As e-learning changes the education landscape across the world, there is an abundance of tools available – each with their own specialisations, as well as strengths and weaknesses
Often it falls to principals to separate the wheat from the chaff when it comes to selecting the best digital resources for their schools.
Patrick Devlin, director of enterprise territory group Australia at Hewlett Packard Enterprise (HPE), shares his view about the powerful technologies emerging in the K-12 education sector that are helping school leaders drive real change in classrooms.
“There is tremendous opportunity in this space to tailor a learning experience directly to an individual student’s needs and abilities, and connected software and devices are evolving rapidly to meet this growing demand,” Devlin told The Educator.
In parallel with technology development in the commercial sector, Devlin said big data, deep learning and AI are likely to have the largest combined impact in the K-12 space.
“AI is well suited to learning and adapting to many different education environments and individual student behaviours. Under the guidance of a skilled teacher, AI will allow for targeted reach in larger classrooms with better individual learning outcomes for students at all levels,” he said.
“This will mean that simple and pervasive network connectivity will be more important than before. To feed AI, deep learning algorithms will need more data sources that are likely to come from a proliferation of Internet of Things [IoT] devices.”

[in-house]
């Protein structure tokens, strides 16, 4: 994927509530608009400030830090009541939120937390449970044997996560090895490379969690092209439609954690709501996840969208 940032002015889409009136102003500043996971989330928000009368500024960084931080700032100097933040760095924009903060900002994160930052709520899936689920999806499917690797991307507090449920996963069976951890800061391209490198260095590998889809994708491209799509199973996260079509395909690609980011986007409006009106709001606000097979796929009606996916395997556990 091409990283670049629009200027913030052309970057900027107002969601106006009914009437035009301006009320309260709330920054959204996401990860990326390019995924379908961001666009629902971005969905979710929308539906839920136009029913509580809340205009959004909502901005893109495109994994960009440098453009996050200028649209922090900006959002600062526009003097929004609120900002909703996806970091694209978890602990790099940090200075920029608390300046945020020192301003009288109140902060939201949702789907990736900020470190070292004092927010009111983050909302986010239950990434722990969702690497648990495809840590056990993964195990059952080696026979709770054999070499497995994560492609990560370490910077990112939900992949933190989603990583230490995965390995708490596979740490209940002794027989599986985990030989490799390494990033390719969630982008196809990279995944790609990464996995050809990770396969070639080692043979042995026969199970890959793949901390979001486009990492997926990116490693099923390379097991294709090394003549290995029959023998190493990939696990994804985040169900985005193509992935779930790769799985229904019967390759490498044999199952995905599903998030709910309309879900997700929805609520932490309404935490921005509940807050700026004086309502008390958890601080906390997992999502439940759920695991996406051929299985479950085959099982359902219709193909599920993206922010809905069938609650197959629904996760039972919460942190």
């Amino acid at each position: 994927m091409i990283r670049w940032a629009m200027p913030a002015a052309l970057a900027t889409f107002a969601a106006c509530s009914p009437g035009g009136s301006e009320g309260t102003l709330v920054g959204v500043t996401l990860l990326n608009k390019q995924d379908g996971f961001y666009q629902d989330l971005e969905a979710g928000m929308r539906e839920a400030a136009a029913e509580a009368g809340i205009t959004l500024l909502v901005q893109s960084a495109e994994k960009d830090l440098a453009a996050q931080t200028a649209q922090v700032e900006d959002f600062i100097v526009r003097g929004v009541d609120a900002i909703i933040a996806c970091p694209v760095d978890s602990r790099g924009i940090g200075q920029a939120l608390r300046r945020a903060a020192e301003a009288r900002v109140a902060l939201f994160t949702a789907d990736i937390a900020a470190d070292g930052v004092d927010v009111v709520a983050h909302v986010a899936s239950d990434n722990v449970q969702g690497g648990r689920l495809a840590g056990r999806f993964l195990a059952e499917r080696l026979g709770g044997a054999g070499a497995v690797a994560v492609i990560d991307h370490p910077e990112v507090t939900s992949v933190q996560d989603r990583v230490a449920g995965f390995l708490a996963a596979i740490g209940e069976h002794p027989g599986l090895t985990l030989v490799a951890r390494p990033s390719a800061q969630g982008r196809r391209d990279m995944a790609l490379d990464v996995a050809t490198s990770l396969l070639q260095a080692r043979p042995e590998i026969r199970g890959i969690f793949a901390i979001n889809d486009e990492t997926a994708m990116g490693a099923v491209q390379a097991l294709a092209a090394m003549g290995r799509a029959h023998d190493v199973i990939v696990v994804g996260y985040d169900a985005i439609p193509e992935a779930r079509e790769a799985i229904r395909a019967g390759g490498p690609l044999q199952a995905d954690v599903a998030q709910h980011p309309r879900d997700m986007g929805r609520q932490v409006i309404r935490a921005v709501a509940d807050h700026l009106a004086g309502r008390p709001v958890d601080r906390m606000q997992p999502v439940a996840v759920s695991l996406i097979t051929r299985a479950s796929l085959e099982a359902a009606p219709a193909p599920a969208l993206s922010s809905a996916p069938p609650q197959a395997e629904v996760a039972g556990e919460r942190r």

However, as technology becomes more versatile and complicated, the gap of understanding between technology specialists and educators increases, adding to the challenges faced by the academic community in harnessing the power of technology.
To address this, Devlin said HPE has invested heavily in building networks to integrate student and teacher technology, with an understanding of the unique requirements and challenges that only years of experience can bring.
“HPE believes that digital learning presents an opportunity to boost student achievement and is vital to the modernisation of school curriculums and long-term success of educators,” Devlin said.
“Educators ultimately desire the agility to move quickly and sample new learning tools as they become available and HPE has created a means to make this possible.”
Devlin said the biggest challenge for principals is keeping up with rapidly changing education technology, because as soon as educators become fluent with current technology, it can become obsolete.
To combat this, he says educational institutions should seek ways to ‘future-proof’ their technology platforms and move away from “single purpose” technologies.
“We see that in how our customers that own and operate IT are now increasingly asking for fluidity in these platforms, in a concept that we term as composable infrastructure (CI),” Devlin said.
Devlin said CI is a new category of IT infrastructure where compute, storage, and networks become a shared resource that can be accessed anytime, anywhere.
“This enables the quick ‘composition’ or ‘re-composition’ of resources based on the needs of new applications being deployed, which ultimately brings about the required agility,” he said.